Hoover is a master at writing scenes from dual perspectives. While music student Sydney is watching her neighbor Ridge play guitar on his balcony across the courtyard, Ridge is watching Sydney’s boyfriend, Hunter, secretly make out with her best friend on her balcony. The two begin a songwriting partnership that grows into something more once Sydney dumps Hunter and decides to crash with Ridge and his two roommates while she gets back on her feet. She finds out after the fact that Ridge already has a long-distance girlfriend, Maggie—and that he's deaf. Ridge’s deafness doesn’t impede their relationship or their music. In fact, it creates opportunities for sexy nonverbal communication and witty text messages: Ridge tenderly washes off a message he wrote on Sydney’s hand in ink, and when Sydney adds a few too many e’s to the word “squee” in her text, Ridge replies, “If those letters really make up a sound, I am so, so glad I can’t hear it.” While they fight their mutual attraction, their hope that “maybe someday” they can be together playfully comes out in their music. Peterson’s eight original songs flesh out Sydney’s lyrics with a good mix of moody musical styles: “Living a Lie” has the drama of a Coldplay piano ballad, while the chorus of “Maybe Someday” marches to the rhythm of the Lumineers. But Ridge’s lingering feelings for Maggie cause heartache for all three of them. Independent Maggie never complains about Ridge’s friendship with Sydney, and it's hard to even want Ridge to leave Maggie when she reveals her devastating secret. But Ridge can’t hide his feelings for Sydney long—and they face their dilemma with refreshing emotional honesty. 

Hoover is one of the freshest voices in new-adult fiction, and her latest resonates with true emotion, unforgettable characters and just the right amount of sexual tension.

Pub Date: March 18, 2014

ISBN: 978-1-4767-5316-4

Page Count: 384

Publisher: Atria

Review Posted Online: May 7, 2014

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Finding positivity in negative pregnancy-test results, this depiction of a marriage in crisis is nearly perfect.

ALL YOUR PERFECTS

Named for an imperfectly worded fortune cookie, Hoover's (It Ends with Us, 2016, etc.) latest compares a woman’s relationship with her husband before and after she finds out she’s infertile.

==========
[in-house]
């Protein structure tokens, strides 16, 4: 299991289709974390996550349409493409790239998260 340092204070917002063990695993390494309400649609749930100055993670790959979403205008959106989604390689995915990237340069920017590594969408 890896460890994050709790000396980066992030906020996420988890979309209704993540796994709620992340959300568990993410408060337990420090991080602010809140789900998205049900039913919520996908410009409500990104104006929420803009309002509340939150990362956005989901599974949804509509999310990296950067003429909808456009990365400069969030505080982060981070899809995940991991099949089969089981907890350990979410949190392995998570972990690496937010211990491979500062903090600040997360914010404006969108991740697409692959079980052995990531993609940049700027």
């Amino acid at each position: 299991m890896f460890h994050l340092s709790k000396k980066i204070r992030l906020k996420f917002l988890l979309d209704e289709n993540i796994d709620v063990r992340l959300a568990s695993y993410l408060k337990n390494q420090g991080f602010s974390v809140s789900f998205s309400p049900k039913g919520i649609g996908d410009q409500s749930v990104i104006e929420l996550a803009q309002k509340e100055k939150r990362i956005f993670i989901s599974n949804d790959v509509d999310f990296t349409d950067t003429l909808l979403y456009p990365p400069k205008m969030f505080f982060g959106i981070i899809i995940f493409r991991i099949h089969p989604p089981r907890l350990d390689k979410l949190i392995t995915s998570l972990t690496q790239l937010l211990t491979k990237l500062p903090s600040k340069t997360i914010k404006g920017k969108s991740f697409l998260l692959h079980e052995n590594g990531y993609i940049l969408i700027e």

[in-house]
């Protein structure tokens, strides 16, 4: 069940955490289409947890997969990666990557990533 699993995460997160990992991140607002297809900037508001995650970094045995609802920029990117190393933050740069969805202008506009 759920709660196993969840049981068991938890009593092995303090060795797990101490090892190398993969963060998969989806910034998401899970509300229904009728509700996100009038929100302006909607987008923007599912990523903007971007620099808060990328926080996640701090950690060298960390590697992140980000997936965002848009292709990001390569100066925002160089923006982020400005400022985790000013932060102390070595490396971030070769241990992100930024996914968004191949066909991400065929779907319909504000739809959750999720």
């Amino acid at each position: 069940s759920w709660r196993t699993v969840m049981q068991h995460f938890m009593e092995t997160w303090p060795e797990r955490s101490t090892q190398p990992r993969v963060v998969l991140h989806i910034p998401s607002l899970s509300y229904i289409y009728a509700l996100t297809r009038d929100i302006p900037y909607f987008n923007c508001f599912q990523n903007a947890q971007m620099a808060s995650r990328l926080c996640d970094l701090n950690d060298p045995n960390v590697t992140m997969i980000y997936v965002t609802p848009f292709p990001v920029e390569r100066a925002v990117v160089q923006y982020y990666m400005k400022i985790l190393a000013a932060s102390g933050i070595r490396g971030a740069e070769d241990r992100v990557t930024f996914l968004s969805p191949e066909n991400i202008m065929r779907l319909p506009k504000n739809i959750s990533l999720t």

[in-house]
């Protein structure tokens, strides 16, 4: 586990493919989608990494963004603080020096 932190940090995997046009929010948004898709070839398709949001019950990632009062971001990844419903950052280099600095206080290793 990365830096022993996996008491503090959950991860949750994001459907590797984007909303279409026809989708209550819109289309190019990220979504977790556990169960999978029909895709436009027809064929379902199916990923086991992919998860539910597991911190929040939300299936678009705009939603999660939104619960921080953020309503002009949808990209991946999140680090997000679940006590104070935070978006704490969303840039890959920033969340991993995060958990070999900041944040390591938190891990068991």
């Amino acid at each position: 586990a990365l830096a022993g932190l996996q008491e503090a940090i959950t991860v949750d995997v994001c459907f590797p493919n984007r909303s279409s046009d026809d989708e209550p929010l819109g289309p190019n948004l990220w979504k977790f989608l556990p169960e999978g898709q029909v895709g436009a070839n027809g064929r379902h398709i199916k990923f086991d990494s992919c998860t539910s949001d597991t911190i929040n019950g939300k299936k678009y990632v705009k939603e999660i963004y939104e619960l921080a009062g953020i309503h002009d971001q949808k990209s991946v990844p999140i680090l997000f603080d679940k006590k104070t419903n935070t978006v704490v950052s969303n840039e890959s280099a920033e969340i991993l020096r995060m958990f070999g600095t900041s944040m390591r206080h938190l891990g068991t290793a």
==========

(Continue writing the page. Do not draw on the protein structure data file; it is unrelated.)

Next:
Quinn meets her future husband, Graham, in front of her soon-to-be-ex-fiance’s apartment, where Graham is about to confront him for having an affair with his girlfriend. A few years later, they are happily married but struggling to conceive. The “then and now” format—with alternating chapters moving back and forth in time—allows a hopeful romance to blossom within a dark but relatable dilemma. Back then, Quinn’s bad breakup leads her to the love of her life. In the now, she’s exhausted a laundry list of fertility options, from IVF treatments to adoption, and the silver lining is harder to find. Quinn’s bad relationship with her wealthy mother also prevents her from asking for more money to throw at the problem. But just when Quinn’s narrative starts to sound like she’s writing a long Facebook rant about her struggles, she reveals the larger issue: Ever since she and Graham have been trying to have a baby, intimacy has become a chore, and she doesn’t know how to tell him. Instead, she hopes the contents of a mystery box she’s kept since their wedding day will help her decide their fate. With a few well-timed silences, Hoover turns the fairly common problem of infertility into the more universal problem of poor communication. Graham and Quinn may or may not become parents, but if they don’t talk about their feelings, they won’t remain a couple, either.

Finding positivity in negative pregnancy-test results, this depiction of a marriage in crisis is nearly perfect.

Pub Date: July 17, 2018

ISBN: 978-1-5011-7159-8

Page Count: 320

Publisher: Atria

Review Posted Online: May 1, 2018

Kirkus Reviews Issue: May 15, 2018